From everything we know, President Obama seems headed for the narrowest, shortest response possible to Bashar al-Assad’s use of chemical weapons. We hope this is not so, for reasons we’ll discuss below, but it is unsurprising. The president has no stomach for complex military situations. He prides himself on “ending wars.” And after five years of downplaying hard power and demanding we “nation-build at home,” the public and Congress is naturally disinclined to make a substantial commitment to the Middle East.

Syrian gas victim
A Syrian man mourns over a dead body after a poisonous gas attack fired by regime forces outside of Damascus. (AP photo)

The itsy-bitsy footprint (i.e. a few cruise missiles lobbed from ships) is worse than useless. In a letter to the president, an impressive bipartisan list of commentators and former officials argue that less is not more here:

At a minimum, the United States, along with willing allies and partners, should use standoff weapons and airpower to target the Syrian dictatorship’s military units that were involved in the recent large-scale use of chemical weapons.  It should also provide vetted moderate elements of Syria’s armed opposition with the military support required to identify and strike regime units armed with chemical weapons.

Moreover, the United States and other willing nations should consider direct military strikes against the pillars of the Assad regime.  The objectives should be not only to ensure that Assad’s chemical weapons no longer threaten America, our allies in the region or the Syrian people, but also to deter or destroy the Assad regime’s airpower and other conventional military means of committing atrocities against civilian non-combatants.  At the same time, the United States should accelerate efforts to vet, train, and arm moderate elements of Syria’s armed opposition, with the goal of empowering them to prevail against both the Assad regime and the growing presence of Al Qaeda-affiliated and other extremist rebel factions in the country.

Their argument is bolstered by new reports suggesting that the moderate rebels are identifiable and geographically distinct from terrorist elements. Moreover, one of the prime concerns — jihadists getting chemical weapons — would be alleviated if we destroyed the chemical weapons caches.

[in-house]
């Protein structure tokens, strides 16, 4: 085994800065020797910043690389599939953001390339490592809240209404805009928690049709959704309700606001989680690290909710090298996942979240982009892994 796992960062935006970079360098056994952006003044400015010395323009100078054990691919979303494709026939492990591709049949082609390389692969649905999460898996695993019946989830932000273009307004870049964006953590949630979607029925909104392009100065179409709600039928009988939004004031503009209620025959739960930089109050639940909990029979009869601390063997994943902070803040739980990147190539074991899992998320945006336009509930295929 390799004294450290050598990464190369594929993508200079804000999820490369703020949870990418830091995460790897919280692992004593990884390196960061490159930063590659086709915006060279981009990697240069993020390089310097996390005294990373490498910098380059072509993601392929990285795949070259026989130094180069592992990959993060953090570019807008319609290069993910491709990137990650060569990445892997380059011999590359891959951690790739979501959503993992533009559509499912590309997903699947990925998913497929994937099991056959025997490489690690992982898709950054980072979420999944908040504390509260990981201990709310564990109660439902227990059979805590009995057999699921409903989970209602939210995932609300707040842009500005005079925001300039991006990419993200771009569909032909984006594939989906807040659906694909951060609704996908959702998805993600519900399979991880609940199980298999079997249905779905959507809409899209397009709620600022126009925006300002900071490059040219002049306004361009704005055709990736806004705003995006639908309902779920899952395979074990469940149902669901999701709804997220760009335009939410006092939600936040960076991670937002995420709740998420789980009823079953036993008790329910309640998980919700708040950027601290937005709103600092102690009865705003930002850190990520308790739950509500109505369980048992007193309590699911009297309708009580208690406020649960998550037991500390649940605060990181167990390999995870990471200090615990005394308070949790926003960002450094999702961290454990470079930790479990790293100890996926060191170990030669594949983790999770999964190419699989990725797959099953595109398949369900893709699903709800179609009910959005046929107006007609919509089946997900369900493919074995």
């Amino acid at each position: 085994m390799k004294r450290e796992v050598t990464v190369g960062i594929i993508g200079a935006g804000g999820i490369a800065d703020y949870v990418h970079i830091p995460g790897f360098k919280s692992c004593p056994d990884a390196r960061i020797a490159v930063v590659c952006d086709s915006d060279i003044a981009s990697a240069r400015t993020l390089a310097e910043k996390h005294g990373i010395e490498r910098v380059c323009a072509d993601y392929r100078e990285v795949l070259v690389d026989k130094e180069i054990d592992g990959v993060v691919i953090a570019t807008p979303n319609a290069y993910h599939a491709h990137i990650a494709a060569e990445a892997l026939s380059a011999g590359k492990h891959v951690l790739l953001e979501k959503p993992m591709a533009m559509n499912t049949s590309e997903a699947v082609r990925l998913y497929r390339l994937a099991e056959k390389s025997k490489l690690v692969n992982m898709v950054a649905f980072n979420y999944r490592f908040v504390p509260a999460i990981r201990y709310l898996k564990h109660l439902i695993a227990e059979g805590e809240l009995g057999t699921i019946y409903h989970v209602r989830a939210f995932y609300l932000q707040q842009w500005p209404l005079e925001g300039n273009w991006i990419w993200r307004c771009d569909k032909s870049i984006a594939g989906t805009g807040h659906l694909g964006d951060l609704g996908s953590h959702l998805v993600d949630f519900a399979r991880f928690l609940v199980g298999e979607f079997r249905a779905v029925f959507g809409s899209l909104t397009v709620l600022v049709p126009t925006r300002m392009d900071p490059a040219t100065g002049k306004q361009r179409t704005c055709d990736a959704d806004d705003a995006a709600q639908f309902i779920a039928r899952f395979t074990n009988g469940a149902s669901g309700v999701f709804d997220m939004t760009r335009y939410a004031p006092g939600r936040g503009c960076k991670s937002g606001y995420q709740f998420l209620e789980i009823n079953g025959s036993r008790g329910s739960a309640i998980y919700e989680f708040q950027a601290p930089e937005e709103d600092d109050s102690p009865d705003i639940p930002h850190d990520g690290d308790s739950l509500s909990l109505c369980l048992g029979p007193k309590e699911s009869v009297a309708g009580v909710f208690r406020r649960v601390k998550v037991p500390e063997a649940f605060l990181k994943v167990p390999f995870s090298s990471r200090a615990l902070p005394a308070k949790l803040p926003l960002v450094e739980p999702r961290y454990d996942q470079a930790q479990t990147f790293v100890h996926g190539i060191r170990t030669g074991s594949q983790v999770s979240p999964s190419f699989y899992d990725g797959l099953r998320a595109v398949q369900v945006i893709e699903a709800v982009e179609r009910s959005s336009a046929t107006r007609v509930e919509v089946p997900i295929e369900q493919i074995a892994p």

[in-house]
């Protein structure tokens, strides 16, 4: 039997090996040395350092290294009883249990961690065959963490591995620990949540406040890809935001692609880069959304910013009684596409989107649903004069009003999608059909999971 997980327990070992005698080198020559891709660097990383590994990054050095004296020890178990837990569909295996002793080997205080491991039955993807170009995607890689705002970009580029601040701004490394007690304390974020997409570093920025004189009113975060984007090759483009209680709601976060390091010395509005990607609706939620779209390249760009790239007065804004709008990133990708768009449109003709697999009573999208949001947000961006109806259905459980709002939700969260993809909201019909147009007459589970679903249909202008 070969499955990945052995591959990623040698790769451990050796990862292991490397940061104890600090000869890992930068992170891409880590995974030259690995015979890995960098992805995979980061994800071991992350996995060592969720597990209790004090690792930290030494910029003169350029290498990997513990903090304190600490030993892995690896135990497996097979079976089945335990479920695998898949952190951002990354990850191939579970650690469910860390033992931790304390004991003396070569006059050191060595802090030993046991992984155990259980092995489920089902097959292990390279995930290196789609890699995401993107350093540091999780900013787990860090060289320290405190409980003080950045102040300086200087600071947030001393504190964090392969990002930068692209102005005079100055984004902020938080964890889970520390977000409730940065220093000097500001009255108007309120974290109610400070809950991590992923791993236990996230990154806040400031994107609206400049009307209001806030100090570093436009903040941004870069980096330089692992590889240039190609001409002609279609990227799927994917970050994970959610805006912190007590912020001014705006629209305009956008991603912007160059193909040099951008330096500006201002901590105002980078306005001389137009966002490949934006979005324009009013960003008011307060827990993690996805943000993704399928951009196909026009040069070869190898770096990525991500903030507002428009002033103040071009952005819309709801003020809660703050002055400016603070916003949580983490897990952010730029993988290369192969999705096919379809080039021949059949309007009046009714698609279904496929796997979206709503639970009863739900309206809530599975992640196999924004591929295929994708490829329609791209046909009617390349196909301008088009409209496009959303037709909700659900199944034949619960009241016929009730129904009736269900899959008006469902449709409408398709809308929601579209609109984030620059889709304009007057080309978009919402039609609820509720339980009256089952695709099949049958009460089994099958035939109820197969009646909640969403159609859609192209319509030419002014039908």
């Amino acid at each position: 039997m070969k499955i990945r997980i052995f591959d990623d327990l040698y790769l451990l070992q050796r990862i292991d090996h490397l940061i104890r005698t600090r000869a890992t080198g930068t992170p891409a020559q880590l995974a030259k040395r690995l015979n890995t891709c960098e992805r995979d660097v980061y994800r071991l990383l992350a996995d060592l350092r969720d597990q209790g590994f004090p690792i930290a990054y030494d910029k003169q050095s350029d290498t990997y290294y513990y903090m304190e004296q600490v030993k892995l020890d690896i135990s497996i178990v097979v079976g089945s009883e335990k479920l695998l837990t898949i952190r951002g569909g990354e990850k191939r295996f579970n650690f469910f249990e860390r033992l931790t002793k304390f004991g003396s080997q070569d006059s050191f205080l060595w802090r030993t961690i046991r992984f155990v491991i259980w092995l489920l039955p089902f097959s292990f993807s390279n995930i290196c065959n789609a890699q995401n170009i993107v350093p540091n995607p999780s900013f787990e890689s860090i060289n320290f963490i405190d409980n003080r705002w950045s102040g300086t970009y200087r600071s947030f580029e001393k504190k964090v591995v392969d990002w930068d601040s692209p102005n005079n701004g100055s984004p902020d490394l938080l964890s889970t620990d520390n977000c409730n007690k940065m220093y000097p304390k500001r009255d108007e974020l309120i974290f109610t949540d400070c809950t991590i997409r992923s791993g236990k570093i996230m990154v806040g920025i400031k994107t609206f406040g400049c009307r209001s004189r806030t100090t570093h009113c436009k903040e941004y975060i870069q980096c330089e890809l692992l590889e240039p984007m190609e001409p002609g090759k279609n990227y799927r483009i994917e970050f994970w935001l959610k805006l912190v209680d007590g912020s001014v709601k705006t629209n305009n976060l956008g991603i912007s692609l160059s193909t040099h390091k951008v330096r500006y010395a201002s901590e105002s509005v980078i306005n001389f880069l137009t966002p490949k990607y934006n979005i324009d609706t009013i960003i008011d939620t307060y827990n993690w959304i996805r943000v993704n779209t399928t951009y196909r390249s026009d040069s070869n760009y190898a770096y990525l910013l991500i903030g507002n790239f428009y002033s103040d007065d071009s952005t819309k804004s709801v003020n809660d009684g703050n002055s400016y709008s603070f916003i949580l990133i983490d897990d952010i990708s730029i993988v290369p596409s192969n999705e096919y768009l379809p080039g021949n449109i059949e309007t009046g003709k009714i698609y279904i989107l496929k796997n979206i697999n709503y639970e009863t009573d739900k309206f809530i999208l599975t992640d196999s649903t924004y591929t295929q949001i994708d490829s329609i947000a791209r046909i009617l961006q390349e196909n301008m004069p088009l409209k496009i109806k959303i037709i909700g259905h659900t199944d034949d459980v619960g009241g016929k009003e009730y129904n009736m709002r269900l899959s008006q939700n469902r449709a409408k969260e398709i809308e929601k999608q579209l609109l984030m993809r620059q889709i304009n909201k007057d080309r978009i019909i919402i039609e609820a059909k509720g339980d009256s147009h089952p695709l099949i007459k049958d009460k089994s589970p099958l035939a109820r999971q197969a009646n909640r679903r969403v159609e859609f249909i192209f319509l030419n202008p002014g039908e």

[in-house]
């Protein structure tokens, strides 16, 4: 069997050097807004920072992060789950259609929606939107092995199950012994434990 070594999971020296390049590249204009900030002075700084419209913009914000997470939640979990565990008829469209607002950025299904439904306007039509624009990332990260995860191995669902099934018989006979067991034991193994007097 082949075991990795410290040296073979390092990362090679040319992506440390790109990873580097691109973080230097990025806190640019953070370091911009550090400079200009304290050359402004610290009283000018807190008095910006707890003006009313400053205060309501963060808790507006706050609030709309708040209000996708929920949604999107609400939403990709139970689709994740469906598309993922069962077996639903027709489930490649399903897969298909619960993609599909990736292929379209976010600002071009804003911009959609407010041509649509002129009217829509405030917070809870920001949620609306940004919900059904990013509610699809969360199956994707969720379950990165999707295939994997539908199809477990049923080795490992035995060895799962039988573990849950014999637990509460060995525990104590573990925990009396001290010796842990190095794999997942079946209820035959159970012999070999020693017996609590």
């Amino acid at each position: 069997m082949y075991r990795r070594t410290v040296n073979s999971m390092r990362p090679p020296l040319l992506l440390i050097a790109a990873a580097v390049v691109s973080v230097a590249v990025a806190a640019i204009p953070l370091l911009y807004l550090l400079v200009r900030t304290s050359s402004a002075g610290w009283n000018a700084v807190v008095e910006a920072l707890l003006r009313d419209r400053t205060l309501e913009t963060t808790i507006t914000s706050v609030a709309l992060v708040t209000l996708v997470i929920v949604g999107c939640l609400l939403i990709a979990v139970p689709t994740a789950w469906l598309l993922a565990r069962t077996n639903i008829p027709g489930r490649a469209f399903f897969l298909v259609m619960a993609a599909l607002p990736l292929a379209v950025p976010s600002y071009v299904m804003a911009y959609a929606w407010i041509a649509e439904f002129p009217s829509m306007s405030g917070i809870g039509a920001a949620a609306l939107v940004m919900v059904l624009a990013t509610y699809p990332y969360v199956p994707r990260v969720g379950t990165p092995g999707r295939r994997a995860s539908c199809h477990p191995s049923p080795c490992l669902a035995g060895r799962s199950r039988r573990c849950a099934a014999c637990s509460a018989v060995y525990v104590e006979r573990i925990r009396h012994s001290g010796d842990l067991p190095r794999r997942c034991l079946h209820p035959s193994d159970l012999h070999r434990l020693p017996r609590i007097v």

Moreover, a negotiated settlement in which Assad retains part of Syria is now impossible. He must go, meaning others must take the reins. It is in our interest to help those more sympathetic to the West get the upper hand. Fortunately, these forces are closest to Damascus and perhaps best positioned to seize power if Assad and his regime are promptly destroyed.

Others advocate just knocking off Assad. But this is foolish. Our goal at this point must be to eliminate the threat of additional chemical weapons and, even more important, send the signal that your regime will not survive if you are bent on obtaining or using WMDs.

One of the open letter’s signatories, Reuel Marc Gerecht, puts it best when he writes:

If the president intends to maintain American influence, which means maintaining a credible threat to go to war to stop Iran’s quest for nuclear weapons, then Washington’s response to Assad’s challenge must be devastating. The entire regime must be targeted: elite military units, aircraft, armor and artillery; all weapons-depots; the myriad organizations of the secret police; the ruling elite’s residences; and other critical Alawite infrastructure. President Obama may not believe that Middle Eastern conflicts are a proper test of his or America’s mettle; that sentiment is irrelevant now. He put the country’s reputation on the line in Syria.

In short, anything that leaves Assad in command, his regime in power or the stockpiles of chemical weapons intact would be a humiliation to the United States and an invitation for Syria’s sponsor to plunge ahead with its nuclear weapons program.

Jennifer Rubin writes the Right Turn blog for The Post, offering reported opinion from a conservative perspective.